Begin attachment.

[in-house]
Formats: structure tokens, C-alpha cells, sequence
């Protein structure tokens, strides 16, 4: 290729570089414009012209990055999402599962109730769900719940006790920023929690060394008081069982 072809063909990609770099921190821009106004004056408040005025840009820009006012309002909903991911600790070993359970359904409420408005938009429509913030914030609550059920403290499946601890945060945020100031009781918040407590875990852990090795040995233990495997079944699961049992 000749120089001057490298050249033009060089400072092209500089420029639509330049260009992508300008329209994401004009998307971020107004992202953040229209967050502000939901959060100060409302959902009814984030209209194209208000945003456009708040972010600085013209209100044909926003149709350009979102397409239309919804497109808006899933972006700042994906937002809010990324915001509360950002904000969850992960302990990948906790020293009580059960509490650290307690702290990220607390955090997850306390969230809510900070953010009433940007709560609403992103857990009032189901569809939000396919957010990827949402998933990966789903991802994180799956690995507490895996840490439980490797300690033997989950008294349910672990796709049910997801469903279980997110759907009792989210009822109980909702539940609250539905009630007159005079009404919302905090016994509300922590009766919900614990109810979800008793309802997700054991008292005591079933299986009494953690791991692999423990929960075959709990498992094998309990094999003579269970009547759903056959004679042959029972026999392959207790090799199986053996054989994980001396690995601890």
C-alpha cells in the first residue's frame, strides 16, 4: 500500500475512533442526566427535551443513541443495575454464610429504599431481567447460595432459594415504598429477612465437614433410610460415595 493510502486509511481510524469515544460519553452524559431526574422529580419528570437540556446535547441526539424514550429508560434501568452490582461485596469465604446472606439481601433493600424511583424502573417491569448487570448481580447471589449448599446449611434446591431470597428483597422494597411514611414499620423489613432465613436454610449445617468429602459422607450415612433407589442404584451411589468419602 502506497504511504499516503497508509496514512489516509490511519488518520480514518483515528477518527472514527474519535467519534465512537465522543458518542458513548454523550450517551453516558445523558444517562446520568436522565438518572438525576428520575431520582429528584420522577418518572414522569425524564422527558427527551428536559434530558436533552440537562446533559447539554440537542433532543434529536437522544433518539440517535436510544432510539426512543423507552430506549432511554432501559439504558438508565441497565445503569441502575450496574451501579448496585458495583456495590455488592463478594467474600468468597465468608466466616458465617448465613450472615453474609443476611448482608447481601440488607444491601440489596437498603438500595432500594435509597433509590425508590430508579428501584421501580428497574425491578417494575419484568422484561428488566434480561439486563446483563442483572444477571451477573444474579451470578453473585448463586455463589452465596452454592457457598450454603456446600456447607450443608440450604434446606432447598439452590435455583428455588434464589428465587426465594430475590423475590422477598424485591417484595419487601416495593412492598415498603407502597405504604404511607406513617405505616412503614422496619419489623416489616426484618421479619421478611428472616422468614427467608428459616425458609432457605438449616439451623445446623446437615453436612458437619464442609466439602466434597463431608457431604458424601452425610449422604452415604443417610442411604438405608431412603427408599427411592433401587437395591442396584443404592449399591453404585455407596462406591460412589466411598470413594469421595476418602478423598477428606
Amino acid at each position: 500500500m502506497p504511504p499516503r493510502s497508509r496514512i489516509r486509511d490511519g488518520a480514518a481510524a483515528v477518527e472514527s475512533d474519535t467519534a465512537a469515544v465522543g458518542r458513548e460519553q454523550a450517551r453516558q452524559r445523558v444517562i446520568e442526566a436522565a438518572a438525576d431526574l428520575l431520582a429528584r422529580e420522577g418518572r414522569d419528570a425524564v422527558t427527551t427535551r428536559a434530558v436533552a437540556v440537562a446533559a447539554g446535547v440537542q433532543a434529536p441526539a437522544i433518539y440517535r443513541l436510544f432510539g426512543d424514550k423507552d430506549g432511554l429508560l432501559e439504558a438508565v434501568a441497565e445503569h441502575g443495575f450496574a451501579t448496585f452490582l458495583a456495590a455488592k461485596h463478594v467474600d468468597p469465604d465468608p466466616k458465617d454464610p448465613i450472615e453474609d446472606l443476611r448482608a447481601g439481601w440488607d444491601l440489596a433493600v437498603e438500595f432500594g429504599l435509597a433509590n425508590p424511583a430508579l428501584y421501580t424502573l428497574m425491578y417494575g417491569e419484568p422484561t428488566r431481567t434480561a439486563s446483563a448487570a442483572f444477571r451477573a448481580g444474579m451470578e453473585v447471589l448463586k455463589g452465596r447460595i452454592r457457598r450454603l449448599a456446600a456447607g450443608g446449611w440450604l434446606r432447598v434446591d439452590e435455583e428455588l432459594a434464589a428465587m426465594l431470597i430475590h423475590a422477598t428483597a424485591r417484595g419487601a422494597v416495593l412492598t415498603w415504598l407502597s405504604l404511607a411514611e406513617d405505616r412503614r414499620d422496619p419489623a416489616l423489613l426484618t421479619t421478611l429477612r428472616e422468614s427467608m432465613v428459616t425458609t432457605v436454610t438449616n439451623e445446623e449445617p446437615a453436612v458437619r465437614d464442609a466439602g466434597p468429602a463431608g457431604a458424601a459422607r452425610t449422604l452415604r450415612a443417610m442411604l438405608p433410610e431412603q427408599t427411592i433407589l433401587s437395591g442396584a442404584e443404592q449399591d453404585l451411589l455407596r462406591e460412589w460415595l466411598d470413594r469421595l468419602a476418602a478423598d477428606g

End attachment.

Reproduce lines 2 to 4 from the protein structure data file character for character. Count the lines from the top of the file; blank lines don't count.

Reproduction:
Formats: structure tokens, C-alpha cells, sequence
């Protein structure tokens, strides 16, 4: 290729570089414009012209990055999402599962109730769900719940006790920023929690060394008081069982 072809063909990609770099921190821009106004004056408040005025840009820009006012309002909903991911600790070993359970359904409420408005938009429509913030914030609550059920403290499946601890945060945020100031009781918040407590875990852990090795040995233990495997079944699961049992 000749120089001057490298050249033009060089400072092209500089420029639509330049260009992508300008329209994401004009998307971020107004992202953040229209967050502000939901959060100060409302959902009814984030209209194209208000945003456009708040972010600085013209209100044909926003149709350009979102397409239309919804497109808006899933972006700042994906937002809010990324915001509360950002904000969850992960302990990948906790020293009580059960509490650290307690702290990220607390955090997850306390969230809510900070953010009433940007709560609403992103857990009032189901569809939000396919957010990827949402998933990966789903991802994180799956690995507490895996840490439980490797300690033997989950008294349910672990796709049910997801469903279980997110759907009792989210009822109980909702539940609250539905009630007159005079009404919302905090016994509300922590009766919900614990109810979800008793309802997700054991008292005591079933299986009494953690791991692999423990929960075959709990498992094998309990094999003579269970009547759903056959004679042959029972026999392959207790090799199986053996054989994980001396690995601890």
C-alpha cells in the first residue's frame, strides 16, 4: 500500500475512533442526566427535551443513541443495575454464610429504599431481567447460595432459594415504598429477612465437614433410610460415595 493510502486509511481510524469515544460519553452524559431526574422529580419528570437540556446535547441526539424514550429508560434501568452490582461485596469465604446472606439481601433493600424511583424502573417491569448487570448481580447471589449448599446449611434446591431470597428483597422494597411514611414499620423489613432465613436454610449445617468429602459422607450415612433407589442404584451411589468419602 502506497504511504499516503497508509496514512489516509490511519488518520480514518483515528477518527472514527474519535467519534465512537465522543458518542458513548454523550450517551453516558445523558444517562446520568436522565438518572438525576428520575431520582429528584420522577418518572414522569425524564422527558427527551428536559434530558436533552440537562446533559447539554440537542433532543434529536437522544433518539440517535436510544432510539426512543423507552430506549432511554432501559439504558438508565441497565445503569441502575450496574451501579448496585458495583456495590455488592463478594467474600468468597465468608466466616458465617448465613450472615453474609443476611448482608447481601440488607444491601440489596437498603438500595432500594435509597433509590425508590430508579428501584421501580428497574425491578417494575419484568422484561428488566434480561439486563446483563442483572444477571451477573444474579451470578453473585448463586455463589452465596452454592457457598450454603456446600456447607450443608440450604434446606432447598439452590435455583428455588434464589428465587426465594430475590423475590422477598424485591417484595419487601416495593412492598415498603407502597405504604404511607406513617405505616412503614422496619419489623416489616426484618421479619421478611428472616422468614427467608428459616425458609432457605438449616439451623445446623446437615453436612458437619464442609466439602466434597463431608457431604458424601452425610449422604452415604443417610442411604438405608431412603427408599427411592433401587437395591442396584443404592449399591453404585455407596462406591460412589466411598470413594469421595476418602478423598477428606